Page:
Apart from clinical outcomes, the "realworld" outcomes of intermittent short-course cyclosporine treatment remain poorly documented. Objective: To evaluate various outcomes of short-course cyclosporine treatment for severe psoriasis; and to describe dermatologists' use of the Rule of Tens. Methods: A 12-week pharmacoepidemiological study; 112 evaluable patients recruited by 43 dermatologists. Results: The mean initial cyclosporine dose was 2.88±0.74 mg/kg/day. At 12 weeks, 64.3% of patients were continued beyond the study period at mean dose of 2.51±0.91 mg/kg/day. Percent body surface affected, Psoriasis Area Severity Index score, and patient and physician rating of psoriasis severity decreased significantly, while quality of life (QoL) improved significantly. Median patient satisfaction at 12 weeks was 85 (0∼100 scale). Patient-reported non-adherence was 43.9% and 56.1%, respectively at both the time points (p=0.18). In modeling on logarithmized outcomes variables, living along was consistently the single most important (negative) determinant of therapeutic and patient outcomes. Safety and tolerance parameters were similar to the ones reported in the literature. Only 7.3% of physicians correctly identified the measures included in the Rule of Tens and the Rule's criterion for inferring severe psoriasis. Conclusion: With adequate monitoring and patient adherence, cyclosporine treatment reduces the severity of severe psoriasis, improves QoL, and is appropriately tolerated; leading to high patient satisfaction. Social support is a key determinant of therapeutic and patient outcomes and patients living along may require clinical attention. The relevance of the Rule of Tens was not evident.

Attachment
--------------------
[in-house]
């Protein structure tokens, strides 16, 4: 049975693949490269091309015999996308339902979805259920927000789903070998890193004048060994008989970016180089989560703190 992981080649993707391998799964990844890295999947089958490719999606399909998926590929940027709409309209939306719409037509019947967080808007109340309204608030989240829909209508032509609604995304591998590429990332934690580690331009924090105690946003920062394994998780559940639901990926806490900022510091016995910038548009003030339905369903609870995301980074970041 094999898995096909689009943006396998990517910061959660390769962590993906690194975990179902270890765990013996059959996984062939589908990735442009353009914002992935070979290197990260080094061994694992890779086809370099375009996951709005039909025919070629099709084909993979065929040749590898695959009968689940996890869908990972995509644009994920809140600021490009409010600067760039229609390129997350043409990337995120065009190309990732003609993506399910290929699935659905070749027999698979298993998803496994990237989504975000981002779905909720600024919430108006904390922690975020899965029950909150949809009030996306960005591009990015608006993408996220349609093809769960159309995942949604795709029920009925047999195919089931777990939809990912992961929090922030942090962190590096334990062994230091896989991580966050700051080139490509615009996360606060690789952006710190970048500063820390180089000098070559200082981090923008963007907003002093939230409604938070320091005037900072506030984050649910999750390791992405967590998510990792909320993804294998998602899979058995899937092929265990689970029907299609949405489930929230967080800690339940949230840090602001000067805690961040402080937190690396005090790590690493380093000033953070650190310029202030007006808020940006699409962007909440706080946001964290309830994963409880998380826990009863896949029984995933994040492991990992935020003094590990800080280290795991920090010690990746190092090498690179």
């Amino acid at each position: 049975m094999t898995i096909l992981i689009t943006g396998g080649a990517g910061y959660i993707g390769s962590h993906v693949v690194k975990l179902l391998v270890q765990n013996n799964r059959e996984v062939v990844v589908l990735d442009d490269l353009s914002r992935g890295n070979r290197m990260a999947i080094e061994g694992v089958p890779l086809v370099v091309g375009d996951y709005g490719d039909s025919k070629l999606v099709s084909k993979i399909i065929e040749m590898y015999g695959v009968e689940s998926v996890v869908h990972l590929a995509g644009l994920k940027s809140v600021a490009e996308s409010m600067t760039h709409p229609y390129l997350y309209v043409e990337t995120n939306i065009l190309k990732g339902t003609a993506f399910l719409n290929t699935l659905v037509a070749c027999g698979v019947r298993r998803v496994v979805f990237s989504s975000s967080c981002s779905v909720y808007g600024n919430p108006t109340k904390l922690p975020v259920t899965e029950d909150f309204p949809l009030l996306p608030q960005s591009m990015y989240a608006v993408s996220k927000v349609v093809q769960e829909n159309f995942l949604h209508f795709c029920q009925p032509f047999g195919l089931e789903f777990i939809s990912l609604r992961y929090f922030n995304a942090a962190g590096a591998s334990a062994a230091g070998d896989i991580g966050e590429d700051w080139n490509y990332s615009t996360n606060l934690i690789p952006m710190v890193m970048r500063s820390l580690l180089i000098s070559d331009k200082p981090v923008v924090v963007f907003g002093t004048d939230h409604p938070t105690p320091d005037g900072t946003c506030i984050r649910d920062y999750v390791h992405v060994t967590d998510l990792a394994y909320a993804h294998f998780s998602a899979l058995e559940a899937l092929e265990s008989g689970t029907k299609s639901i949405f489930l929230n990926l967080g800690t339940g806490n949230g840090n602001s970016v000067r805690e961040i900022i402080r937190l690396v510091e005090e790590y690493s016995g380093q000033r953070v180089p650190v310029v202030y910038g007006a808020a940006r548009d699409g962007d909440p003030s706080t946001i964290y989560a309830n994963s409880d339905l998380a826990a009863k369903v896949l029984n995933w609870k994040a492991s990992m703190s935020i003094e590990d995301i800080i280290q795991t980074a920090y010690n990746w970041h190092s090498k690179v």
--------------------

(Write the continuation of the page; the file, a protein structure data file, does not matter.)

- Treatment outcome
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